In what was essentially the first presidential election where we can glean the popular vote, Jackson won 42.5 percent to Adams’ 31.5 percent. Clay and Crawford ran far behind, each garnering 13 percent. No one enjoyed an Electoral College majority, though Jackson led Adams, 99 votes to 84.

Unlike the presidential election of 1800 — the only other time then or since in which the election fell to the House — the 1824 contest was never particularly close. It had taken Thomas Jefferson 36 ballots to beat Aaron Burr. It took Adams only one. After sitting down for three hours with Clay, the two men agreed to forge a coalition. Clay delivered three key delegations (Kentucky, Missouri and Ohio) to his former rival, and with those, the presidency. He later accepted the position of secretary of State in the Adams administration, widely considered a steppingstone to the presidency.

Whether Clay and Adams explicitly struck a “corrupt bargain” has long been a matter of intense speculation. But the truth hardly mattered. Perception was everything. “The Judas of the West has closed the contract and will receive the thirty pieces of silver,” Jackson fumed. “His end will be the same.”

Adams was the last person to win under the old rules. Though he was, like Clay, an ardent modernizer who supported government investments in science, infrastructure and education, he governed in an age that straddled the Early Republic and Age of Jackson. His predecessor, outgoing President James Monroe, had been on the boat with George Washington as they crossed the Delaware River to Trenton on Christmas Eve in 1776. He still wore knee breeches, shoe buckles and a powdered wig. He echoed earlier presidents in bemoaning the influence of “factions” and parties and heralded his administration as an Era of Good Feelings in which men of upbringing and stature governed by consensus, in harmony.

But that world — one in which a handful of elite actors arrogated most political power to themselves, in the belief that only the elite could act in a disinterested way — was gone. A new world rooted in mass democracy was on the rise, and the election of 1824 did much to accelerate it.

Almost from the moment he took office, Adams had a target on his back. Under the leadership of rising political talents like New York’s Martin Van Buren, Jackson’s supporters created the first real presidential campaign, mobilizing newspaper editors; using patronage to win the support of state legislators, who in turn “nominated” the former general for president; creating state and local organizations that would prove critical in turning out the vote in 1828.

Both Adams, whose supporters would eventually coalesce under the National Republican banner, and Jackson, whose partisans called themselves Democratic Republicans, embraced new methods of communication, including partisan newspapers, handbills and even song (Jackson’s official campaign ballad was “The Hunters of Kentucky”). It ended up being the filthiest presidential campaign to date. The Adams press enthusiastically pressed rumors (probably true) that Jackson’s wife had still been married to another man when he took up house with her. Jackson men, in turn, cast the incumbent president as an effete intellectual, unequal to governing a country that was fast extending its frontier. They drew the choice as one “Between J.Q. Adams, who can write/And Andy Jackson, who can fight.”

Ultimately. Jackson’s popular appeal eclipsed that of Adams, whom many people regarded as cold and patrician. By 1828 every state except Delaware and South Carolina selected electors by popular vote. In that new electoral regime, Old Hickory swept the Electoral College by 178 votes to 83. It was the birth of the antebellum party system, one in which the object of a campaign was not so much to convince the small sliver of undecided voters as to drive turnout among the party faithful. The steady expansion of the franchise in the first decades of the 19th century, and the new electoral style that Jackson ushered in, would soon inspire new mechanisms to stir popular passions, including party clubs, rallies, campaign songs, pole raisings (a throwback to England’s Maypole rituals) and torchlight processions meant to inspire awe and fervor among ordinary voters. Democrats were first to adopt these practices, but the Whig campaign of 1840, in which young men flocked to the banner of the war hero and everyman William Henry Harrison, set a new standard for democratic electioneering.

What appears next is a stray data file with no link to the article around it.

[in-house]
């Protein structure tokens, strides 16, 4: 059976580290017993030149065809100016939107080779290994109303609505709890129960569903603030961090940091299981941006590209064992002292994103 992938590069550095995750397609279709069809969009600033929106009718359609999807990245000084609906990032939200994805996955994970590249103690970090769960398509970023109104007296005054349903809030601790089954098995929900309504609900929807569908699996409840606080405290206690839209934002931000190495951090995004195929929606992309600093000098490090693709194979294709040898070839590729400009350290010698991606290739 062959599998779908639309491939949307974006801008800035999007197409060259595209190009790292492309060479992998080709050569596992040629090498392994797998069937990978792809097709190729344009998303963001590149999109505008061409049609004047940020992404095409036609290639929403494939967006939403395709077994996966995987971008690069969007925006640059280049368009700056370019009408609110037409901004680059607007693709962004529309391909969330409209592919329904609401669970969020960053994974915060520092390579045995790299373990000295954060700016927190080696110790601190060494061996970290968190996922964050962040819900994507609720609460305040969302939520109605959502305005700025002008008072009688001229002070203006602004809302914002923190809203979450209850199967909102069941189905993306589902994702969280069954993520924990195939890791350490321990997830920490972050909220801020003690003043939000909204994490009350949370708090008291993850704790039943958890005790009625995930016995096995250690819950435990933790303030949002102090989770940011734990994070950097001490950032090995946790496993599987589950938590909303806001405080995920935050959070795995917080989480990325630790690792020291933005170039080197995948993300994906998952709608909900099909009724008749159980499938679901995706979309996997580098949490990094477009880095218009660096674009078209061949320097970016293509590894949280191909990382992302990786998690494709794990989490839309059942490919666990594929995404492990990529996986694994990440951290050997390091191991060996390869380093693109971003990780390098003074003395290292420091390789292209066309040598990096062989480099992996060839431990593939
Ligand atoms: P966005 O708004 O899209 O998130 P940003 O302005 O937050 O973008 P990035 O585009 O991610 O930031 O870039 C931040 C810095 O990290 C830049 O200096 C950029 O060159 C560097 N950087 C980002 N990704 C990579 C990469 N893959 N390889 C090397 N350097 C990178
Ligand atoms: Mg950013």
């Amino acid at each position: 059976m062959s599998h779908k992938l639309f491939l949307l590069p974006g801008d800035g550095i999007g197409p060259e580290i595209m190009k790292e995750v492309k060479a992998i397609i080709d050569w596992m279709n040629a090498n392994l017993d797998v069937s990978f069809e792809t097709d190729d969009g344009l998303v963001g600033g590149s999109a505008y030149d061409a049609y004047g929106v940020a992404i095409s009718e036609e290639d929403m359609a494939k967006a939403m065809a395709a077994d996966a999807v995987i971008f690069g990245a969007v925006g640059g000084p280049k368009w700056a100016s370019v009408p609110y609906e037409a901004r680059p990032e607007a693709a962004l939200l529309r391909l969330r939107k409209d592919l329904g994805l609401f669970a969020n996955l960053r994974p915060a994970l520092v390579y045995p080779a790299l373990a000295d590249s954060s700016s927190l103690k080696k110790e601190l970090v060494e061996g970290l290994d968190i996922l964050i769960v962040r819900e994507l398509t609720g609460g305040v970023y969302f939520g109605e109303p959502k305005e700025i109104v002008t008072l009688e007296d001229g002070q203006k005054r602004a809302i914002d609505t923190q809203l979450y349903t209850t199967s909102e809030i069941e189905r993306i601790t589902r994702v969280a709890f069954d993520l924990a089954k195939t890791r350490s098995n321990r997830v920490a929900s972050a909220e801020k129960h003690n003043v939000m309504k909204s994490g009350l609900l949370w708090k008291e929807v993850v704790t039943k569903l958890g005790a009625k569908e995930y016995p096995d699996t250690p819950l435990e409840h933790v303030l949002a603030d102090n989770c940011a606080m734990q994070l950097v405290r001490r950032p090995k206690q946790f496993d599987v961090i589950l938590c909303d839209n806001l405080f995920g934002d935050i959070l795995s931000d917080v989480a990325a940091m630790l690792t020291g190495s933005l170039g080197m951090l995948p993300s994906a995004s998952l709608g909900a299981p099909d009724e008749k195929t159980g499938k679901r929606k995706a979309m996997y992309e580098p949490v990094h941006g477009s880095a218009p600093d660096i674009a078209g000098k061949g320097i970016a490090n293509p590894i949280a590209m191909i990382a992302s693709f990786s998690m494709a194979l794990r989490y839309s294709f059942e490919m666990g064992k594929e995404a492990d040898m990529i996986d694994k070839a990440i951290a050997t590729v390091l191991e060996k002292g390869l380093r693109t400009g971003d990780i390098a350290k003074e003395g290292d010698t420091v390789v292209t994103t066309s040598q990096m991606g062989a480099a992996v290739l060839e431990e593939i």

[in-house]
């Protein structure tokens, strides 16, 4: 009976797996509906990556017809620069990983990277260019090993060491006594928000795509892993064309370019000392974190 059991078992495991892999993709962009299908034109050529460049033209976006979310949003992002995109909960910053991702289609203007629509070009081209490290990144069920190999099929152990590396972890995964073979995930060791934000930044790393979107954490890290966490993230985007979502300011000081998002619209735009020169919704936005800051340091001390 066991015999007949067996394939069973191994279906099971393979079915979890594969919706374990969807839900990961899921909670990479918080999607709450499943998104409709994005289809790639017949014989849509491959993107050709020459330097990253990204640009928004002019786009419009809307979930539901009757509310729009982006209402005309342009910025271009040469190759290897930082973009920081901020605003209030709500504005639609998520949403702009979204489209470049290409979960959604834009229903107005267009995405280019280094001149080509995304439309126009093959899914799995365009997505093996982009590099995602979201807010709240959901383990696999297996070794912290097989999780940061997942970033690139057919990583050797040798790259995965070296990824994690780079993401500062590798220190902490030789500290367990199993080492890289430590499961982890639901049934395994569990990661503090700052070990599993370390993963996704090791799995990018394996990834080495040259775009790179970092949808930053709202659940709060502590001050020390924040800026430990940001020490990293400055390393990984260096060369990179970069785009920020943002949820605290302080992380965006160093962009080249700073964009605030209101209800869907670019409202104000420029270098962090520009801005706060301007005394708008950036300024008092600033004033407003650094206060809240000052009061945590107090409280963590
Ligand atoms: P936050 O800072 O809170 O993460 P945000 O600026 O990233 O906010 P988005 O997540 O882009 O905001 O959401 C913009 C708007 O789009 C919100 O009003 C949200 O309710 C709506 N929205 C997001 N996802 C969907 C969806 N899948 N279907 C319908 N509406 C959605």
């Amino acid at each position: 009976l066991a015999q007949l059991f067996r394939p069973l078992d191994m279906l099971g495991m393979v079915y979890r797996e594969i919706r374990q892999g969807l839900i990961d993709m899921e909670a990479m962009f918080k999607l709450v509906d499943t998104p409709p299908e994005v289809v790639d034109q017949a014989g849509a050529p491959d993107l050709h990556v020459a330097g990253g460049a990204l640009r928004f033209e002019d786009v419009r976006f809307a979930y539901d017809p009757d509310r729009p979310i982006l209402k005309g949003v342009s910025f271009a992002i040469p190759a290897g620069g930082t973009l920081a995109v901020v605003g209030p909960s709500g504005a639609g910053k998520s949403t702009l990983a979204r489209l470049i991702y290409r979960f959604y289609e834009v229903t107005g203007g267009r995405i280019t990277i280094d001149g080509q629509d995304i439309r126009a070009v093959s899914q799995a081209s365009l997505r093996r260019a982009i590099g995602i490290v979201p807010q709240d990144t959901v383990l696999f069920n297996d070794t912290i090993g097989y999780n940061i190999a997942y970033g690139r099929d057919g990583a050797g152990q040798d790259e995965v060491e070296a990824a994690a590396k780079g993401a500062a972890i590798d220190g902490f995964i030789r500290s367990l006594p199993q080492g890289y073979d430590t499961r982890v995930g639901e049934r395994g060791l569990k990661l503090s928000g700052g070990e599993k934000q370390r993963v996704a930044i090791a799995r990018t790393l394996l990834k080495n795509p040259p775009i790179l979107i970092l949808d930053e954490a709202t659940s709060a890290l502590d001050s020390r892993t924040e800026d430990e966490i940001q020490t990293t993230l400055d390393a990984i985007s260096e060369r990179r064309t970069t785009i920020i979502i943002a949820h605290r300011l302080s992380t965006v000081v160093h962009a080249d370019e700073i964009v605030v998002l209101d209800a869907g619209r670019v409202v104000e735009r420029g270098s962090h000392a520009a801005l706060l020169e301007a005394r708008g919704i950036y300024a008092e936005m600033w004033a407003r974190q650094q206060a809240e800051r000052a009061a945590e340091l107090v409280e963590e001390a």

In effect, Adams and his supporters won the election of 1824, but the backlash their victory opened the floodgates to a wave of democratic participation.

Fast forward 200 years, and the United States is arguably at a precipice.

On two occasions over the past 25 years, Republicans have lost the popular vote, only to win in the Electoral College, where small-population states enjoy a broad electoral advantage — an advantage they similarly enjoy in the Senate, where the 39 million residents of California have the same representation as the 584,000 residents of Wyoming.

Now, Republicans, who could well lose the popular vote again, having won it only once in the past 32-plus years, may try to engineer a Trump win in the House.

In short, by playing the inside game, and using a vote in the House to decide the outcome, Republicans could perpetuate their power. A democratic system that is no longer responsive to the will of the majority could very well break. But it could also create unintended consequences.

As in 1824, if the election is thrown to the House, 2024 could be a watershed year for American democracy. Long-stalled political reforms — from introducing Supreme Court term-limits to abolishing the Electoral College — could finally sail through atop a wave of populist democratic outrage.

In 1824, Adams won the battle but lost the war. In 2024, Trump could find himself in a similar situation.